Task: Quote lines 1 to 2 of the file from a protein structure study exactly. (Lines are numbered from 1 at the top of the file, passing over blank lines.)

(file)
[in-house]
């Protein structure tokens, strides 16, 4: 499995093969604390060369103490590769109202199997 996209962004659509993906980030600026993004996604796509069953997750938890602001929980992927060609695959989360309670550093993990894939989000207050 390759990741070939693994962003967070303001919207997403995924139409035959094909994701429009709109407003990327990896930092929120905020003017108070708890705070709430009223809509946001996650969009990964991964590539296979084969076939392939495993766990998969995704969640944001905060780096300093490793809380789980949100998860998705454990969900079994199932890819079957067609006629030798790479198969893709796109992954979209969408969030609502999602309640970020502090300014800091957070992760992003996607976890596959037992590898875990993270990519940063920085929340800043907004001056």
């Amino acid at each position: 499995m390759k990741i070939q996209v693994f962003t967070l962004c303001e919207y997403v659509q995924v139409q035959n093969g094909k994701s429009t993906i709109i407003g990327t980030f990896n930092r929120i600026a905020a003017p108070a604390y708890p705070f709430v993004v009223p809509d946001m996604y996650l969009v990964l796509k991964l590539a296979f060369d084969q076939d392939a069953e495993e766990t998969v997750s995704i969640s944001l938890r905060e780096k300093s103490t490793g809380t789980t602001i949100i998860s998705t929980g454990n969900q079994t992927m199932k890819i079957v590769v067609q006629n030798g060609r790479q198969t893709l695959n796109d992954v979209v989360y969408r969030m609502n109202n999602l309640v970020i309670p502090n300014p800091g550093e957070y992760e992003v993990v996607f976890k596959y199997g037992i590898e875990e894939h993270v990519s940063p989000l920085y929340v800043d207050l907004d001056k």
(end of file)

[in-house]
């Protein structure tokens, strides 16, 4: 499995093969604390060369103490590769109202199997 996209962004659509993906980030600026993004996604796509069953997750938890602001929980992927060609695959989360309670550093993990894939989000207050 390759990741070939693994962003967070303001919207997403995924139409035959094909994701429009709109407003990327990896930092929120905020003017108070708890705070709430009223809509946001996650969009990964991964590539296979084969076939392939495993766990998969995704969640944001905060780096300093490793809380789980949100998860998705454990969900079994199932890819079957067609006629030798790479198969893709796109992954979209969408969030609502999602309640970020502090300014800091957070992760992003996607976890596959037992590898875990993270990519940063920085929340800043907004001056």